An Indiana-based anti-voter fraud organization filed a federal lawsuit Monday alleging the state of Pennsylvania failed to disclose records of a reported 100,000 noncitizens who were put on voter rolls following a “glitch” that allowed them to take advantage of “motor voter” registration.

  • February 27, 2018

    Justices Deny Right To Bond Hearings For Some Immigrants

    The U.S. Supreme Court on Tuesday ruled that certain immigrants held in mandatory detention during deportation proceedings aren’t entitled to bond hearings after six months in custody, a decision that comes as the Trump administration appears poised to swell the ranks of immigrant detainees.

  • February 26, 2018

    Advocates Ask High Court To Join Travel Ban Case

    The International Refugee Assistance Project and other advocacy groups asked the U.S. Supreme Court on Friday to hear their arguments against President Trump’s travel ban along with the state of Hawaii’s, which are set for April 25, saying courts have unfairly restricted travel to those with “bona fide” relationships in the country.

  • February 26, 2018

    DHS Deputy Secretary To Step Down After Just One Year

    U.S. Department of Homeland Security second in command Elaine Duke, known for leading the agency’s recent hurricane relief efforts and cuts to its Temporary Protected Status program, will retire from her post in April, the department announced Friday.

  • February 26, 2018

    Credibly Fearful Detainees Entitled To Bond Hearings

    A Virginia federal judge on Monday ordered that the federal government provide bond hearings for a class of immigrants within the state who have established a reasonable fear of persecution or torture and whose proceedings are either not final or include a stay of removal.

Expert Analysis

  • Roundup

    My Strangest Day In Court


    Every seasoned litigator has his or her fair share of courtroom stories. Check out the strange experiences that captured reader interest in this popular 2017 series.

  • Filing A Naturalization Application In The New Age

    Douglas Halpert

    A growing number of U.S. lawful permanent residents are applying to become naturalized citizens, a trend that has accelerated in the past year since Trump became president. However, there are potential perils that permanent residents should consider, says Douglas Halpert of Hammond Law Group LLC.

  • How 2 Devices And 1 Domain Changed My Practice In 2017

    Paul Kiesel

    The question I ask about new technology is how can it improve the quality of my practice — and my life? This year, the iPhone X, the Apple Watch Series 3 and a .LAW domain have proven to be great investments, for professional and personal reasons, says attorney Paul Kiesel of Kiesel Law LLP.

  • Alternative Fees: My Experience At Bartlit Beck

    J.B. Heaton

    Bartlit Beck was a wonderful place to work for 18 years, and the lawyers there are not only excellent attorneys but also great people. That said, I can look analytically at the Bartlit Beck fee model and make some observations on its pros and cons, says J.B. Heaton, founder of investment analytics company Conjecture LLC.

  • Opinion

    Jurors Should Have An Active Role In Trials

    Judge Amos Mazzant III

    We tell jurors how important they are to the successful implementation of our judicial system, but oftentimes we don’t treat them with the reverence they deserve. U.S. District Judge Amos Mazzant III of the Eastern District of Texas, Lisa Blue of Baron and Blue, and Robert Hirschhorn of Cathy E. Bennett & Associates advocate three improvements to give jurors an active role in our civil and criminal jury trials.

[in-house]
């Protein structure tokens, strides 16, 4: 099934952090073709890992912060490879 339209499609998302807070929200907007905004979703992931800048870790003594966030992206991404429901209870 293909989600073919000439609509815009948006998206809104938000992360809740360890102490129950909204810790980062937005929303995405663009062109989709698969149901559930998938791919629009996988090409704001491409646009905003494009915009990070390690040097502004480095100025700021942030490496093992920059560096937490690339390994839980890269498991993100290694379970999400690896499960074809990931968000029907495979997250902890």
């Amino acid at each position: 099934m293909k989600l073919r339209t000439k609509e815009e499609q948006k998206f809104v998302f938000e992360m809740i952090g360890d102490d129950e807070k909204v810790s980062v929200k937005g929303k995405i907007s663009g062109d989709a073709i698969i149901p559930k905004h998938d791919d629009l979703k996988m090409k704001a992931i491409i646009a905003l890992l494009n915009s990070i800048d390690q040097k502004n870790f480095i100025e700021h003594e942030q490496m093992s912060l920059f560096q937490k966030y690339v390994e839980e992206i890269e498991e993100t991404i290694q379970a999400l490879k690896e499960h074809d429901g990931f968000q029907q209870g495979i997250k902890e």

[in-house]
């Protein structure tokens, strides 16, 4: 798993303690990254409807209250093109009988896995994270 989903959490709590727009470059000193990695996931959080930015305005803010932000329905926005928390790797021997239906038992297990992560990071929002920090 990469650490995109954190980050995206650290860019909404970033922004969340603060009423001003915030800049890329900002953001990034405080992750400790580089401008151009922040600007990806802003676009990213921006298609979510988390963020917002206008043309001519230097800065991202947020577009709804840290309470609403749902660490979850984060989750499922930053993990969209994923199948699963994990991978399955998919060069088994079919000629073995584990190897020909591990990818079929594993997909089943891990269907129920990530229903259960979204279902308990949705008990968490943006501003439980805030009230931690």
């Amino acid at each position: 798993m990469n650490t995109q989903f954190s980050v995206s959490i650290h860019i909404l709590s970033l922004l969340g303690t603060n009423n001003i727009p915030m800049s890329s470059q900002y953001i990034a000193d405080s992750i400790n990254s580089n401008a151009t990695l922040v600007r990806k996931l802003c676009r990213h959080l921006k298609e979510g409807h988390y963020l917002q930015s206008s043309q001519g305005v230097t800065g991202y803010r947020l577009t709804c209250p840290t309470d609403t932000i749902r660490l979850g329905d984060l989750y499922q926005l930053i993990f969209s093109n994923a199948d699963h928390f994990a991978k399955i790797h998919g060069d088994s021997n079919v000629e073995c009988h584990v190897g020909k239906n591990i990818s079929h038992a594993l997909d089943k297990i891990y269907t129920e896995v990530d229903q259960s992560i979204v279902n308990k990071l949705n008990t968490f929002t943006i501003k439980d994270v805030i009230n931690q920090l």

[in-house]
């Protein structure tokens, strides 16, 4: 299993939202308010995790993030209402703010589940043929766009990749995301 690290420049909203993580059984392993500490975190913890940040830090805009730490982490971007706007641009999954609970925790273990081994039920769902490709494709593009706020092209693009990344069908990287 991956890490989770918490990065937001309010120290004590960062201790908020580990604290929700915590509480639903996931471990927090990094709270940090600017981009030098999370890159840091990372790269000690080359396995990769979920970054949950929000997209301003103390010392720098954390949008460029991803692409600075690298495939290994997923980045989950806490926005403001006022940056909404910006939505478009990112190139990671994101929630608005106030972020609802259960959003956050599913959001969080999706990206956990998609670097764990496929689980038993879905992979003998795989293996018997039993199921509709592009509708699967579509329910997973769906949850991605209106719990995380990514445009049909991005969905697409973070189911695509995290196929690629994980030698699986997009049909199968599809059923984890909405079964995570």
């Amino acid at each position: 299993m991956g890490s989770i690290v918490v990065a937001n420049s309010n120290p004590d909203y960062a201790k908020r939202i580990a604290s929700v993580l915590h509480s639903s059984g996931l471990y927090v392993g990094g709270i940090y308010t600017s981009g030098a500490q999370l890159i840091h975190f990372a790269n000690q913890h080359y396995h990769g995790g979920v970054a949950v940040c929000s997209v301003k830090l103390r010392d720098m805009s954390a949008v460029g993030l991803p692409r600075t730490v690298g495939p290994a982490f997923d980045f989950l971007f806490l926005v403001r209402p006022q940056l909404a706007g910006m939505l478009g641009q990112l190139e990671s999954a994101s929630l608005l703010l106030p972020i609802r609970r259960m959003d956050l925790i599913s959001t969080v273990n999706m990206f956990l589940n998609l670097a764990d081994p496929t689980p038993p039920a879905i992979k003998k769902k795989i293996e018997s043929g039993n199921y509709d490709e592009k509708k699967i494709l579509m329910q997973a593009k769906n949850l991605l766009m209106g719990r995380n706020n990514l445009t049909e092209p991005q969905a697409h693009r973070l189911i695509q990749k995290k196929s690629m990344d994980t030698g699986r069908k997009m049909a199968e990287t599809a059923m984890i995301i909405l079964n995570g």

• Why Information Governance Is More Important Than Ever

    Linda Sharp

    It used to be that hiring a good law firm was the single most important thing a company could do when facing litigation. You could now make the case that an organization’s most powerful asset in prosecuting or defending a claim is its information, says Linda Sharp, associate general counsel of ZL Technologies and chair of the ACC Information Governance Committee.

  • Opinion

    BigLaw Is Behind The Automation Curve

    Michael Moradzadeh

    In its new report on the effects of automation in the workplace, McKinsey Global Institute identifies lawyers as less susceptible to the sort of automation that could put one-third of American workers out of a career by 2030. This may seem reassuring, but it doesn't mean automation won't disrupt our bottom line, says Michael Moradzadeh of Rimon PC.

  • Series

    Judging A Book: Cooke Reviews 'Constance Baker Motley'

    Judge Marcia Cooke

    Gary Ford's new book, "Constance Baker Motley: One Woman’s Fight for Civil Rights and Equal Justice Under Law," is more than a biography of the first African-American woman to become a federal judge. It presents in vivid detail how her work altered the legal landscape of the United States, says U.S. District Judge Marcia Cooke of the Southern District of Florida.

  • Keeping Your Law Library Relevant In The Age Of Google

    Donna Terjesen

    Google’s status as a go-to research tool has transformed legal research habits, leading critics to view law libraries as cost centers. Law firms should embrace Google-style research tools and manage costs efficiently in order to position their libraries as valuable assets for years to come, says Donna Terjesen of HBR Consulting.

  • 6 Things You Need To Know About Millennial Jurors

    Zachary Martin

    Millennials are now the largest living generation and comprise one-third of jurors. While it is impossible to generalize a group so large and diverse, trial lawyers should be mindful of certain generational differences, say baby boomer Lee Hollis and millennial Zachary Martin of Lightfoot Franklin & White LLC.